On November 16, 2018, Lacey filed the Motion for Release of Funds seeking an order from the Court providing equitable relief from the seizure warrants issued by the Central District of California. (Doc. 385) On December 3, 2018, Lacey filed a Notice of Government's Non-Opposition to the Motion for Release of Funds. (Doc. 403) On December 11, 2018, the Government filed its response to the Motion for Release of Funds (Doc. 412), and Lacey filed the Motion to Strike, citing the response as untimely. (Doc. 415)

         II. Motion to Strike

         Lacey filed the Motion to Strike seeking to strike the Government's response to his Motion for Release of Funds because the response was filed more than fourteen days after service of the Motion for Release of Funds, as required by Local Rule of Civil Procedure 7.2(c). LRCrim 12.1; (Doc. 415 at 5). In response, the Government argues that its response was timely because the Motion for Release of Funds is essentially a motion pursuant to Federal Rule of Criminal Procedure 41(g), which would allow the Government 60 days to respond. (Doc. 423 at 2)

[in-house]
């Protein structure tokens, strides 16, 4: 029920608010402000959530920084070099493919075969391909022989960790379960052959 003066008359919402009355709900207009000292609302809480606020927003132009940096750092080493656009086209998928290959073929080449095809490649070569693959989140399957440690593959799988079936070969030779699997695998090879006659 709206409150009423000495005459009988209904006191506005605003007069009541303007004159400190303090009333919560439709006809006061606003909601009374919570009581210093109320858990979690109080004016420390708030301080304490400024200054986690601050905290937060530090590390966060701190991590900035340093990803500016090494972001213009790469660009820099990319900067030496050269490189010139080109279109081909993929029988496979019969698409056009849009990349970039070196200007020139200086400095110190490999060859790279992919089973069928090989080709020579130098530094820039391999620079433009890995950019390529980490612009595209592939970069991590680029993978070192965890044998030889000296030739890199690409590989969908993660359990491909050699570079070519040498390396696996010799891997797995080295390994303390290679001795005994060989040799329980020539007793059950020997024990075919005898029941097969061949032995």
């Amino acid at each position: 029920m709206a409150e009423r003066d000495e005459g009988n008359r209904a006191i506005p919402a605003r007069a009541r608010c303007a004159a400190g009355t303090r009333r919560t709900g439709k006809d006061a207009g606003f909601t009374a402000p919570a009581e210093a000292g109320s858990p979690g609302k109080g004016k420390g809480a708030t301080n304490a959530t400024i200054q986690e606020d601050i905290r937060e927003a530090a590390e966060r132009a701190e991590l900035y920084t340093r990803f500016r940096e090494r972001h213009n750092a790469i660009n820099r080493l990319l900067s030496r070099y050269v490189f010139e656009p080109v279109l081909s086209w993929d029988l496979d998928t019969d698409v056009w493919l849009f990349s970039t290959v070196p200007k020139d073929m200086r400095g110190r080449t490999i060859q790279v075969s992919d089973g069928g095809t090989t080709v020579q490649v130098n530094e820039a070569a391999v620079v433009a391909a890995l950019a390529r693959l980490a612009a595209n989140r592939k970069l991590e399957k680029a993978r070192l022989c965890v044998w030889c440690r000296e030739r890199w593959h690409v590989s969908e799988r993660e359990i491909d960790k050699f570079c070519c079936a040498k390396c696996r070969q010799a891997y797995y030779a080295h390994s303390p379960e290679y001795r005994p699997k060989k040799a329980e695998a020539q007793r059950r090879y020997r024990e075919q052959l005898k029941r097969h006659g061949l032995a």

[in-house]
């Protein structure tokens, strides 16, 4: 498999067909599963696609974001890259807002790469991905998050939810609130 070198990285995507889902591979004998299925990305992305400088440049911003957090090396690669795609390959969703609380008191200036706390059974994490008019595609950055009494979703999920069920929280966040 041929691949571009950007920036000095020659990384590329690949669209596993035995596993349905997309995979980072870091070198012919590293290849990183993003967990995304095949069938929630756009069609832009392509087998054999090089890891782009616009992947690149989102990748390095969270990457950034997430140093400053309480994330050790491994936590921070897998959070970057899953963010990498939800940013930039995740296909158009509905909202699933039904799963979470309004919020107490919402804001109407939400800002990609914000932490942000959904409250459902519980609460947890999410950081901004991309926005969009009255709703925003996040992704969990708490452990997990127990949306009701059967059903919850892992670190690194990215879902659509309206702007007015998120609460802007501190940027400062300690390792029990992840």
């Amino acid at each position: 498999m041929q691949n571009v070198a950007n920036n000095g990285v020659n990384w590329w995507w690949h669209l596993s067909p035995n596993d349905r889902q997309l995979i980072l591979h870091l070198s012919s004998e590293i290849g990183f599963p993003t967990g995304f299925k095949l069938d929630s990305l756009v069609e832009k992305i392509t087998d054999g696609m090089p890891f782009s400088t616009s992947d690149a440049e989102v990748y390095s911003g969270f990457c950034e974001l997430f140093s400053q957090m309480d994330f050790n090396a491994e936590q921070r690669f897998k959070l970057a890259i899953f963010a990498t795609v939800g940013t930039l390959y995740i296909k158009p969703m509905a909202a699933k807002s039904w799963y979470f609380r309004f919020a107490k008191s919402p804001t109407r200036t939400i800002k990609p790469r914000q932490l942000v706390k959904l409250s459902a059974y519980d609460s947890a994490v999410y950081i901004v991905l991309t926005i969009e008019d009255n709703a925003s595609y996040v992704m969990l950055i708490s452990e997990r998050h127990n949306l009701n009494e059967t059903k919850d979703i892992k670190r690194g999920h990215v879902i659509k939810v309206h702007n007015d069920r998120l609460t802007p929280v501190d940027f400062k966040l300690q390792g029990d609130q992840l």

The decision to grant or deny a motion to strike is within the Court's discretion. Sunburst Minerals, LLC v. Emerald Copper Corp., 300 F.Supp.3d 1056, 1059 (D. Ariz. 2018); LRCiv 7.2(i) (stating that the C ourt may, bu t is not r e q uired to, dispose of the motion summarily). A court may deny a motion to strike for untimely filing upon a finding of excusable neglect. Stewart v. Unknown Bezy, 473 Fed.Appx. 752, 753 (9th Cir. 2012). To determine whether a party's failure to meet a deadline constitutes excusable neglect, courts must apply a four-factor equitable test, examining: (1) the danger of prejudice to the opposing party; (2) the length of the delay and its potential impact on the proceedings; (3) the reason for the delay; and (4) whether the movant acted in good faith. Ahanchian v. Xenon Pictures, Inc., 624 F.3d 1253, 1261 (9th Cir. 2010).